The world-famous neolithic monument Stonehenge, in the south-west of England, still remains shrouded in mystery. There is considerable speculation as to ‘how’ and ‘why’ it was built, but ‘who’ built it has received much less attention up until now.
Christophe Snoeck, Belgian scientist at the Vrije Universiteit Brussel (VUB) and member of an international research team, is helping to change all that. He recently developed a pioneering method for radio-carbon dating on cremated human remains. This may have earned him the title of ‘Archaeologist of the Year’.
Biological information appears to withstand the high temperatures generated during cremation, and cremated bones retain their strontium isotope composition. Snoeck has now applied his method to human bones discovered in Stonehenge in 1920. Through diet, the body absorbs minerals from its environment. If the strontium isotopes in the remains are compared with those in a given location, it is possible to locate fairly accurately where the cremated person lived the last ten years of their life. It now appears that at least some of the people buried in Stonehenge travelled with the blue stone from the western part of Wales some 250 km away, with which the monument was built.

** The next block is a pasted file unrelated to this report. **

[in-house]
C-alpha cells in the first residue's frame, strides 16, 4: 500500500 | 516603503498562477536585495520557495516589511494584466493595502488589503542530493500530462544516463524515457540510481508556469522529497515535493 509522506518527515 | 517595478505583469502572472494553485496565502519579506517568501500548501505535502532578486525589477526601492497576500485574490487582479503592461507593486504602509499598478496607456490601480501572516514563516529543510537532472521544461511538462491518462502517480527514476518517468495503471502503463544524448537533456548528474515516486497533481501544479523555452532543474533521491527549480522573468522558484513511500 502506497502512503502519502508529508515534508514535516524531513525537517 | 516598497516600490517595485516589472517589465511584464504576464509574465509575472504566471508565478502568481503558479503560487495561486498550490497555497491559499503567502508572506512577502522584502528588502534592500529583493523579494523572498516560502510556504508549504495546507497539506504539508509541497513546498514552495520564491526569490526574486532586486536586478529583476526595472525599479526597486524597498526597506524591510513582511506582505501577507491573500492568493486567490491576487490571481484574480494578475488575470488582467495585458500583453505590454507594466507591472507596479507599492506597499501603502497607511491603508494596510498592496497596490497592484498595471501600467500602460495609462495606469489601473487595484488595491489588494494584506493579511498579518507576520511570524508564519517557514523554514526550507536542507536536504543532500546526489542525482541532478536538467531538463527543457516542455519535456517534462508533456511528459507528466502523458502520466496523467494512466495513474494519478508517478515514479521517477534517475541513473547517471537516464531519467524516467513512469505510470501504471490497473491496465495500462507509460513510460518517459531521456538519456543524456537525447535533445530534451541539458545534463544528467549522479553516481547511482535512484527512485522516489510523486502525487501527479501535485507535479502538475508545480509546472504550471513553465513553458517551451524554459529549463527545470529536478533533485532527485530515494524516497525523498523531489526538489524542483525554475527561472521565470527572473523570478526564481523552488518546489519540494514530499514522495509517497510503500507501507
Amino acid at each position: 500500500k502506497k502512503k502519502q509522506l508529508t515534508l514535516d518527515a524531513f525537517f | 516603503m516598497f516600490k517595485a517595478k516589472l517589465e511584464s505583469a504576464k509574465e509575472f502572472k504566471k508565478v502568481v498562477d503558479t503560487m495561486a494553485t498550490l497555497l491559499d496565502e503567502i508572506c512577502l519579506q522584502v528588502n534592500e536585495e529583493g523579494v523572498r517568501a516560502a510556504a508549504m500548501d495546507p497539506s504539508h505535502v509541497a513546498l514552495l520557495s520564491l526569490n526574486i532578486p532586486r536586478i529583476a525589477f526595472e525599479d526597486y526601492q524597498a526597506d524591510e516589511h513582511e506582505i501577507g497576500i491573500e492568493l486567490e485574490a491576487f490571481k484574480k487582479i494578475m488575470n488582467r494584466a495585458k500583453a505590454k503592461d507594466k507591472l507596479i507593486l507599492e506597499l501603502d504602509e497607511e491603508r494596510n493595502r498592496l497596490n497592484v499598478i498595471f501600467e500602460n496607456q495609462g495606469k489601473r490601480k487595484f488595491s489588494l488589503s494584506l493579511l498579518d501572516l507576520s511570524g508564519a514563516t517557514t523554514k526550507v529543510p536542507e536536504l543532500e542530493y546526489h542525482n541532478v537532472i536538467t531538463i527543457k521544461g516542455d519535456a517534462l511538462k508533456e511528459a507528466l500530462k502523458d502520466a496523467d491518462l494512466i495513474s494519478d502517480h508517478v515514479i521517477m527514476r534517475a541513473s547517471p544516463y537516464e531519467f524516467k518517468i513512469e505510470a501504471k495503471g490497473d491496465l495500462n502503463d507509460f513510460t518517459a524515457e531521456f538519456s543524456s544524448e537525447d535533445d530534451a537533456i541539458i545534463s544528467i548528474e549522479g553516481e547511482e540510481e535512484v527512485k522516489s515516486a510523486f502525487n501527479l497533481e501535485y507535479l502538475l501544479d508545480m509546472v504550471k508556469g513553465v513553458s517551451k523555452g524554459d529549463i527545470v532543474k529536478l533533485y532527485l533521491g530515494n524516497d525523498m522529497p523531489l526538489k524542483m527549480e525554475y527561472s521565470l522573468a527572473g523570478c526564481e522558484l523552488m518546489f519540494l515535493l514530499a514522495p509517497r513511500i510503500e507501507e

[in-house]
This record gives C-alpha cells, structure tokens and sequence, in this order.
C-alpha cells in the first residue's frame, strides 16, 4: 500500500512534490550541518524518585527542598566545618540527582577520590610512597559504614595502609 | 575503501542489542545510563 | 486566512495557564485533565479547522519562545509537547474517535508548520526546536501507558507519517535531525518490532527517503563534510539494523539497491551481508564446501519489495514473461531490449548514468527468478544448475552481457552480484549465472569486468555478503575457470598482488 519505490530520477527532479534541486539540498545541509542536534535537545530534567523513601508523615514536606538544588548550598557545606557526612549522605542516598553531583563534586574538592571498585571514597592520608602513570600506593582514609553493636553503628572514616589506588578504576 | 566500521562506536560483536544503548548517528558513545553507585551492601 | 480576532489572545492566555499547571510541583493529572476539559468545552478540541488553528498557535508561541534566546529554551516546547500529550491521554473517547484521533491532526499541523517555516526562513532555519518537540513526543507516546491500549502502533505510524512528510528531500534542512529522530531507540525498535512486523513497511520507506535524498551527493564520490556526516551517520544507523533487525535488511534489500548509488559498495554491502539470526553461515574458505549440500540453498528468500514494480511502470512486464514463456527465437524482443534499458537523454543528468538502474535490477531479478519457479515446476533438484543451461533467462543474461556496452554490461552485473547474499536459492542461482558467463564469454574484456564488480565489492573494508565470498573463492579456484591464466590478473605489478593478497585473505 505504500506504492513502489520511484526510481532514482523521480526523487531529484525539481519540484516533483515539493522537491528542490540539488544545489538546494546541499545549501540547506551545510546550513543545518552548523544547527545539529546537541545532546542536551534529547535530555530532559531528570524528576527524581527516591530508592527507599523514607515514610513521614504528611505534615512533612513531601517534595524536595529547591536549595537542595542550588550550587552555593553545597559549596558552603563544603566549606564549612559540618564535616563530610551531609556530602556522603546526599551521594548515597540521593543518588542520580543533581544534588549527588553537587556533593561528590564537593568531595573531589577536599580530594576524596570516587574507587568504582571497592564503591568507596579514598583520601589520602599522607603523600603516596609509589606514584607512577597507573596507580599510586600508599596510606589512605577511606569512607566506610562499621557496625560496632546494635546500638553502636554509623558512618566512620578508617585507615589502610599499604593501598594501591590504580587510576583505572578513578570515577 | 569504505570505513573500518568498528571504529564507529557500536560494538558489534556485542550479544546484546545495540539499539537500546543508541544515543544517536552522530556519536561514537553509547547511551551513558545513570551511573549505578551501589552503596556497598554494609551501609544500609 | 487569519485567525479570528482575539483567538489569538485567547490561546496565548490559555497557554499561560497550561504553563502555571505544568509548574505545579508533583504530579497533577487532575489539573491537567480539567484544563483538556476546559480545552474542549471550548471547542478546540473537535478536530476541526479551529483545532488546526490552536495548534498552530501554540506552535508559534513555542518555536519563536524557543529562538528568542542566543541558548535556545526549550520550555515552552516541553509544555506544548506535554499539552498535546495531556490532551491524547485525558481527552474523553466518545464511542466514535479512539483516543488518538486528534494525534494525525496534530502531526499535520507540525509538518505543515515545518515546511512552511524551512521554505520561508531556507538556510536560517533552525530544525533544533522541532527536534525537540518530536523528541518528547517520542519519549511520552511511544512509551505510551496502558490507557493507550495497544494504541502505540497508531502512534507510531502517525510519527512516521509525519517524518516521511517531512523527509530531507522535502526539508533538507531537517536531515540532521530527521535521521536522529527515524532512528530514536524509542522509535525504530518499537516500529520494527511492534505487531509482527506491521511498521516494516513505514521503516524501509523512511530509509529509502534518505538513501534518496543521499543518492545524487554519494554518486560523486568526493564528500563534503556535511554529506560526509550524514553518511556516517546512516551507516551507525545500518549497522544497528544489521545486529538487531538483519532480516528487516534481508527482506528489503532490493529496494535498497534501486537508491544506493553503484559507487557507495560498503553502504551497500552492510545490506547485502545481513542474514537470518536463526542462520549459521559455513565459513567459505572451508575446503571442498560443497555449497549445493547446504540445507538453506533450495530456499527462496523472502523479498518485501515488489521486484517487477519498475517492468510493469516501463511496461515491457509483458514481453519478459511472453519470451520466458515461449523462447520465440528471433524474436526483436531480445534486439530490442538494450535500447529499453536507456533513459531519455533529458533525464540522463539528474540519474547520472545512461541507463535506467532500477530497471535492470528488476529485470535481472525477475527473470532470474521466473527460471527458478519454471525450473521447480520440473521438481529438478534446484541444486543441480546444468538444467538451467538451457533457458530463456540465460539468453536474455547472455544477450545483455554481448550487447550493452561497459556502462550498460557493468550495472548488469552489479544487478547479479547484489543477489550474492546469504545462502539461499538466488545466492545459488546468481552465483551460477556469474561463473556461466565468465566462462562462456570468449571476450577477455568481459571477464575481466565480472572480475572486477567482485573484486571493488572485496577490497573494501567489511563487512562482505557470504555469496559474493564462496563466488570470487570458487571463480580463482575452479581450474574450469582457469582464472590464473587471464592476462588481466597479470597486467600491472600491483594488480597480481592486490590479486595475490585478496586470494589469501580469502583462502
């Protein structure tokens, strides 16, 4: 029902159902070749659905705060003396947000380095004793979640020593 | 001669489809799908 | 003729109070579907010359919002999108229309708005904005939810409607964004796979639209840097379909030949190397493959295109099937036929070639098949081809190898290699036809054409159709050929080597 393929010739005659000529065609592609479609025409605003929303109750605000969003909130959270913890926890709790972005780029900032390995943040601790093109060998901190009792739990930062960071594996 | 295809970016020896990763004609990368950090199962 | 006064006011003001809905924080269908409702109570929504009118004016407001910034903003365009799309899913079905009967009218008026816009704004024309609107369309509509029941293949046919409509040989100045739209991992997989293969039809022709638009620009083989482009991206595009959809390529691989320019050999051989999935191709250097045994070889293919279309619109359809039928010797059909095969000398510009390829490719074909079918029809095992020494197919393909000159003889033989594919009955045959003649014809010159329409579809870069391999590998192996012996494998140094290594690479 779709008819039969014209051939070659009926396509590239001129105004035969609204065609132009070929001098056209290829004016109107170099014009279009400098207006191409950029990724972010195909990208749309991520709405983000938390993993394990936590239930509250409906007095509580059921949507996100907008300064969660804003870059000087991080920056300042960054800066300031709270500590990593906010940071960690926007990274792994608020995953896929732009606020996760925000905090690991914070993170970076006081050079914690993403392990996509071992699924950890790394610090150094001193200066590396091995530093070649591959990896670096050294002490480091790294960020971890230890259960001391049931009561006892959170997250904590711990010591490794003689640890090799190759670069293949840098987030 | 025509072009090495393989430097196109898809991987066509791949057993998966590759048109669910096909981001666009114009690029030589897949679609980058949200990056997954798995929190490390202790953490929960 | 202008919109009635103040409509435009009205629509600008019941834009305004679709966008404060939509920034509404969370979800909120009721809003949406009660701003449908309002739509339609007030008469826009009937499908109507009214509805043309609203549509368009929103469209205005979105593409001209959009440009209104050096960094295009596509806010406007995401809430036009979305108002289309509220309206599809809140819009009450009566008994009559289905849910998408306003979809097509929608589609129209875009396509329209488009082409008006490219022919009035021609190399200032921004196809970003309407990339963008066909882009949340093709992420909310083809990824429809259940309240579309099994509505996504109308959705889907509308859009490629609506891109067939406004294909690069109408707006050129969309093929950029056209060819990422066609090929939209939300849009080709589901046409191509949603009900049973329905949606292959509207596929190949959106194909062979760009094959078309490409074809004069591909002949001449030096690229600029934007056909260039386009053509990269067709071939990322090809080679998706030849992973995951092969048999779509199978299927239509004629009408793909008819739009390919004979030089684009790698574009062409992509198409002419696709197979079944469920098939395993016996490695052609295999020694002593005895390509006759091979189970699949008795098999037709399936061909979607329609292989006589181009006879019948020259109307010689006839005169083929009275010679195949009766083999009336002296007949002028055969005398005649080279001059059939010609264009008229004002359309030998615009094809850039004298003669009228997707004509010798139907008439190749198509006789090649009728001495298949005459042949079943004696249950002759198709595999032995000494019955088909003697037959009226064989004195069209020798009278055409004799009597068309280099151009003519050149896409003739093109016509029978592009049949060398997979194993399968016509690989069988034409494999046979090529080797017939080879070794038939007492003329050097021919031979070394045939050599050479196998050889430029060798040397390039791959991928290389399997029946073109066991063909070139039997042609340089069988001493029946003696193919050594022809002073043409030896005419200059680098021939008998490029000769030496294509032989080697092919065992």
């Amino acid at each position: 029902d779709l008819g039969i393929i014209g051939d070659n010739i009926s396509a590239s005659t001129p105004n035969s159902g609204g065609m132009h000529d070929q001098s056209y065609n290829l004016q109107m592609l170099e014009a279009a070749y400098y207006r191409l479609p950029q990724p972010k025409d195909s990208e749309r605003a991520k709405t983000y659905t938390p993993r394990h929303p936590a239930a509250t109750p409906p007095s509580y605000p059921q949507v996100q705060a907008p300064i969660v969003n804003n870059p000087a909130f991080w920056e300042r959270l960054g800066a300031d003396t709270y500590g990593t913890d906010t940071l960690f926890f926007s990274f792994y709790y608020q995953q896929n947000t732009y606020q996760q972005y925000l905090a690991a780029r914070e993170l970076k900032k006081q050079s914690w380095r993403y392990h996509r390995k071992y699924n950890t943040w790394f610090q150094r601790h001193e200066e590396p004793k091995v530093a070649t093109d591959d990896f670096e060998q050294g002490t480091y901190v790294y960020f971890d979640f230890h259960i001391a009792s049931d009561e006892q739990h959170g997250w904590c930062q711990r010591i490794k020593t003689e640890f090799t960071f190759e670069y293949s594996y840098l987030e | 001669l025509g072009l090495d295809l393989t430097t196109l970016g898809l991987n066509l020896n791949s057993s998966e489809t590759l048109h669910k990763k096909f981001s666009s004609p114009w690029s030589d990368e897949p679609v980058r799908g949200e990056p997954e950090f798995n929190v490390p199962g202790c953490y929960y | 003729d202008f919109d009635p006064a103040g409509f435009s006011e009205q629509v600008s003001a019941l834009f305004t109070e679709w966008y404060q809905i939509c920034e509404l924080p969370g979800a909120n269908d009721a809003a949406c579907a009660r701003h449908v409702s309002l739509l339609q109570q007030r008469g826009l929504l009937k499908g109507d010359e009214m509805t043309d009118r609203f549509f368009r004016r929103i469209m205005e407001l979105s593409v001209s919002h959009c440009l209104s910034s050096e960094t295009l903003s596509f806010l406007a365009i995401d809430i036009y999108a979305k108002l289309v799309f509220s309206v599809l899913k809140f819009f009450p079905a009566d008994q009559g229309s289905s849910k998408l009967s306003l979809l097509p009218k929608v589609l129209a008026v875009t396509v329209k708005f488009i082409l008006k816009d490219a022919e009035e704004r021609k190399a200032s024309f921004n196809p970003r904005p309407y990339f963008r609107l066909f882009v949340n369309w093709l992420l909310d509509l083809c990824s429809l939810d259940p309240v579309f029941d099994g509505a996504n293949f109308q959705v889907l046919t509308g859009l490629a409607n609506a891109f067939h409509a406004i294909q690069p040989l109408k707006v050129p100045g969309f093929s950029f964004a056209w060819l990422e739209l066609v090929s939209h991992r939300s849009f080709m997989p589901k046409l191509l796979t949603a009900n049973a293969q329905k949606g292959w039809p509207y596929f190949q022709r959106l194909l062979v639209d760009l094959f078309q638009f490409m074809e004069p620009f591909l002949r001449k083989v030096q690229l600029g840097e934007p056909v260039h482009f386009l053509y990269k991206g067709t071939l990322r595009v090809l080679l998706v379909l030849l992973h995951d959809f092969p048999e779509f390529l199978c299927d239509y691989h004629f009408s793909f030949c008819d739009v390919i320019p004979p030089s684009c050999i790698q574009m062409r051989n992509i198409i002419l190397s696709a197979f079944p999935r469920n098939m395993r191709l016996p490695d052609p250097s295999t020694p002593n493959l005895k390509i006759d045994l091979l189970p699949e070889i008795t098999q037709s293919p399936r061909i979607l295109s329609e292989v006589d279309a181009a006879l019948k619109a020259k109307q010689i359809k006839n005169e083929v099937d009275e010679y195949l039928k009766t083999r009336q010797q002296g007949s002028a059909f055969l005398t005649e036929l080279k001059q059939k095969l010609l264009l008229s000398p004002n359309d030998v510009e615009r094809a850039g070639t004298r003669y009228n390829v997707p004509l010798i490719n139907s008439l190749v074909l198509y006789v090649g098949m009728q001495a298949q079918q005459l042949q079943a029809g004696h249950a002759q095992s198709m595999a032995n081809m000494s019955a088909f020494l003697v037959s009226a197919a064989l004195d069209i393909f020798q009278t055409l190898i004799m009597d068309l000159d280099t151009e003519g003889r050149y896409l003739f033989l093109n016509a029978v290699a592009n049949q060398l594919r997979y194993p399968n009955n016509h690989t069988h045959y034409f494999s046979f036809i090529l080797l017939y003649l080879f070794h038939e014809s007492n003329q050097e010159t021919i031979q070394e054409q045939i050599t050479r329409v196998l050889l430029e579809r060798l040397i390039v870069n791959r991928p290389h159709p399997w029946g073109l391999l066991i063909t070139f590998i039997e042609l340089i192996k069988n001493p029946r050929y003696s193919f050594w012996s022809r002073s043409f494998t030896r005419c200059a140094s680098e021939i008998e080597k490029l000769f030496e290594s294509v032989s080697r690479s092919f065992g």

This discovery shows that already in the Neolithic period, 5,000 years ago, there were large-scale interregional human contacts, exchanges and movement of materials.